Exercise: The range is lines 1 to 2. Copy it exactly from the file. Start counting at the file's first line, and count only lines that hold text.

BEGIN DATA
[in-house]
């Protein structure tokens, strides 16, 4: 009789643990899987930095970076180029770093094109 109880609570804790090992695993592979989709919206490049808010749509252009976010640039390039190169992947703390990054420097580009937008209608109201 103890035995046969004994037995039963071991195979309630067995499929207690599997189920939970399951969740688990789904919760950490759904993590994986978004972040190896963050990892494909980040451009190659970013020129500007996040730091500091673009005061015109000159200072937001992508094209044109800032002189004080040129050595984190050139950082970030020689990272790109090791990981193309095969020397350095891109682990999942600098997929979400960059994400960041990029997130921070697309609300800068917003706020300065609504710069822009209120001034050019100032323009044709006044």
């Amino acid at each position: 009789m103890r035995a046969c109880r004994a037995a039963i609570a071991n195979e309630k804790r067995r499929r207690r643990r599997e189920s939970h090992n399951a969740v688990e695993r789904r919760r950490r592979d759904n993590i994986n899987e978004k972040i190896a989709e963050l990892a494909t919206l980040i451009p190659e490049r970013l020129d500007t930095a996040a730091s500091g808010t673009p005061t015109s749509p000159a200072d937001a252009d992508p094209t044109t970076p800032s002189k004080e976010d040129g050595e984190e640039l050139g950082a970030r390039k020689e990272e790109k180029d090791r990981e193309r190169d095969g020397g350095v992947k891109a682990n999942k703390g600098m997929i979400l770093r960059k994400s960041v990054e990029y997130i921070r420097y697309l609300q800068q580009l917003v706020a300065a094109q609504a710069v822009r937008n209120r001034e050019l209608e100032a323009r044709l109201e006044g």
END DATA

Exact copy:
[in-house]
């Protein structure tokens, strides 16, 4: 009789643990899987930095970076180029770093094109 109880609570804790090992695993592979989709919206490049808010749509252009976010640039390039190169992947703390990054420097580009937008209608109201 103890035995046969004994037995039963071991195979309630067995499929207690599997189920939970399951969740688990789904919760950490759904993590994986978004972040190896963050990892494909980040451009190659970013020129500007996040730091500091673009005061015109000159200072937001992508094209044109800032002189004080040129050595984190050139950082970030020689990272790109090791990981193309095969020397350095891109682990999942600098997929979400960059994400960041990029997130921070697309609300800068917003706020300065609504710069822009209120001034050019100032323009044709006044």